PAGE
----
Experimental designs are often touted as the most "rigorous" of all research designs or, as the "gold standard" against which all other designs are judged. In one sense, they probably are. If you can implement an experimental design well (and that is a big "if" indeed), then the experiment is probably the strongest design with respect to internal validity. Why? Recall that internal validity is at the center of all causal or cause-effect inferences. When you want to determine whether some program or treatment causes some outcome or outcomes to occur, then you are interested in having strong internal validity. Essentially, you want to assess the proposition:
If X, then Y
or, in more colloquial terms:
If the program is given, then the outcome occurs
Unfortunately, it's not enough just to show that when the program or treatment occurs the expected outcome also happens. That's because there may be lots of reasons, other than the program, for why you observed the outcome. To really show that there is a causal relationship, you have to simultaneously address the two propositions:
If X, then Y
If not X, then not Y
Or, once again more colloquially:
If the program is given, then the outcome occurs
If the program is not given, then the outcome does not occur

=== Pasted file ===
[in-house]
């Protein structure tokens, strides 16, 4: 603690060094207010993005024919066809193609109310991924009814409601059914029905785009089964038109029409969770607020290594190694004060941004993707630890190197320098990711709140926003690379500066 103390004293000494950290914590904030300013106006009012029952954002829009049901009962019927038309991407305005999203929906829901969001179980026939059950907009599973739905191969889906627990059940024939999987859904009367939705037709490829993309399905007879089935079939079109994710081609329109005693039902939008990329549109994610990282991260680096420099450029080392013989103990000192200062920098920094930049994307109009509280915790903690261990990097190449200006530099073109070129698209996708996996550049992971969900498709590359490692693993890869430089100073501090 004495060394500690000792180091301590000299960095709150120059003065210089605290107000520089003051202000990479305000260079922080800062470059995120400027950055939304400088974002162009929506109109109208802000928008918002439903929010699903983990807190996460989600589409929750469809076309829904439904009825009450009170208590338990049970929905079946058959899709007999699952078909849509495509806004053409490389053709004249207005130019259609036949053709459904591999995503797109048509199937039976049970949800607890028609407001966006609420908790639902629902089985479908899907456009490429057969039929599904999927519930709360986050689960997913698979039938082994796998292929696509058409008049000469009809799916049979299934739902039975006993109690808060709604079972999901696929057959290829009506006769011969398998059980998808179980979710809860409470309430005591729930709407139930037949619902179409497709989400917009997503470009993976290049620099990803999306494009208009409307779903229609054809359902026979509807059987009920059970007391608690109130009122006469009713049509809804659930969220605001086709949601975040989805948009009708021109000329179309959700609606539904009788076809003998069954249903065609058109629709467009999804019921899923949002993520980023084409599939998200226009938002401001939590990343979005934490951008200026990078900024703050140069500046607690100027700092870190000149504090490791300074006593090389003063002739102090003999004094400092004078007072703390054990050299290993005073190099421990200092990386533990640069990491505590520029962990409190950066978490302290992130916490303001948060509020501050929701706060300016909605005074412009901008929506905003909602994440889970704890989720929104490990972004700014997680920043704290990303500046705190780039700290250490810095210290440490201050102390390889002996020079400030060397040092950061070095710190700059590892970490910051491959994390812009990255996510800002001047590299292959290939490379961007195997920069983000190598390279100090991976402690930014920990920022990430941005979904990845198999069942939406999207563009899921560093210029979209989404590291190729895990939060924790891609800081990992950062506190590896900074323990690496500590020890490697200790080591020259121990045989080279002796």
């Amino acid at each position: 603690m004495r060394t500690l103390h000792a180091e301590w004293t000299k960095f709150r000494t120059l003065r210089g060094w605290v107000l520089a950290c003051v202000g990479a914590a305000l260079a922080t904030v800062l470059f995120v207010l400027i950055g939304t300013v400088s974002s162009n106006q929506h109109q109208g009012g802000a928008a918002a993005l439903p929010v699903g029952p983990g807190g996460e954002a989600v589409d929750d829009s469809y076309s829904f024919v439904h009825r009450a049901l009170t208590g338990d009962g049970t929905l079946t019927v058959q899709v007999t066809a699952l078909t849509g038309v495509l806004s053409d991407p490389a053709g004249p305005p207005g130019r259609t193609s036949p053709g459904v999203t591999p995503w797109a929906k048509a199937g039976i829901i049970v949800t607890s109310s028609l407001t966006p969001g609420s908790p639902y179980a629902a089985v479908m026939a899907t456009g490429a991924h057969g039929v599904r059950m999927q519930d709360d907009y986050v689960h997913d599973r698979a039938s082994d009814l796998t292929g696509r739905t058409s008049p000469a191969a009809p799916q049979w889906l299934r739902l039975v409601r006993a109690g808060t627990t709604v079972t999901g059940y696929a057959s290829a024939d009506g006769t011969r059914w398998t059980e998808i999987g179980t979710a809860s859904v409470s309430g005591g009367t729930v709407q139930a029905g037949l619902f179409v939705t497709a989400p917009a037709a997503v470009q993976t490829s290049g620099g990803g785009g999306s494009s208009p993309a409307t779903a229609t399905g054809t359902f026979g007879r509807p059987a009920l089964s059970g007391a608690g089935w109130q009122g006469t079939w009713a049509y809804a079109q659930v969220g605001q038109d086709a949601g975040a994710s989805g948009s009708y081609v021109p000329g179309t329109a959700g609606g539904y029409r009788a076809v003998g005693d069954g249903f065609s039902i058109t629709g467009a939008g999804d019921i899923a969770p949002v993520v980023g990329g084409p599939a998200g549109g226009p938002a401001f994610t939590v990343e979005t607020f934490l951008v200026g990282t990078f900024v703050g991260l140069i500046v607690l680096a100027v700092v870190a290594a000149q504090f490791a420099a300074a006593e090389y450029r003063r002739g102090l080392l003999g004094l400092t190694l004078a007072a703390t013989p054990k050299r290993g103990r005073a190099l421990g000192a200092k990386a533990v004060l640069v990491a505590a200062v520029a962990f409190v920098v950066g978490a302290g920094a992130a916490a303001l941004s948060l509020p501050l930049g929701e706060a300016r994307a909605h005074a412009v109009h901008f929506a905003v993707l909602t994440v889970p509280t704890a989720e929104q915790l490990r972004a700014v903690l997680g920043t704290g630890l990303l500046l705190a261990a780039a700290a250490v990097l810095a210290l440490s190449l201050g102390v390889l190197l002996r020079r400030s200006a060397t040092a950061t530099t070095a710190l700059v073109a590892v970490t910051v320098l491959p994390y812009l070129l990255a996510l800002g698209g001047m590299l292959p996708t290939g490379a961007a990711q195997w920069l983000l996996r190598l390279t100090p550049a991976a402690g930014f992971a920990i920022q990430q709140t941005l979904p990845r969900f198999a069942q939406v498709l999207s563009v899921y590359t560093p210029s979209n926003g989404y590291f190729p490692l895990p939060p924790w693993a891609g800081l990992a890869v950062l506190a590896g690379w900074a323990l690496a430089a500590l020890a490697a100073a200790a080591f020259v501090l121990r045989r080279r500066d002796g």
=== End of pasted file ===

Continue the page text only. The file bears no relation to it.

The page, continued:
If you are able to provide evidence for both of these propositions, then you've in effect isolated the program from all of the other potential causes of the outcome. You've shown that when the program is present the outcome occurs and when it's not present, the outcome doesn't occur. That points to the causal effectiveness of the program.
Think of all this like a fork in the road. Down one path, you implement the program and observe the outcome. Down the other path, you don't implement the program and the outcome doesn't occur. But, how do we take both paths in the road in the same study? How can we be in two places at once? Ideally, what we want is to have the same conditions -- the same people, context, time, and so on -- and see whether when the program is given we get the outcome and when the program is not given we don't. Obviously, we can never achieve this hypothetical situation. If we give the program to a group of people, we can't simultaneously not give it! So, how do we get out of this apparent dilemma?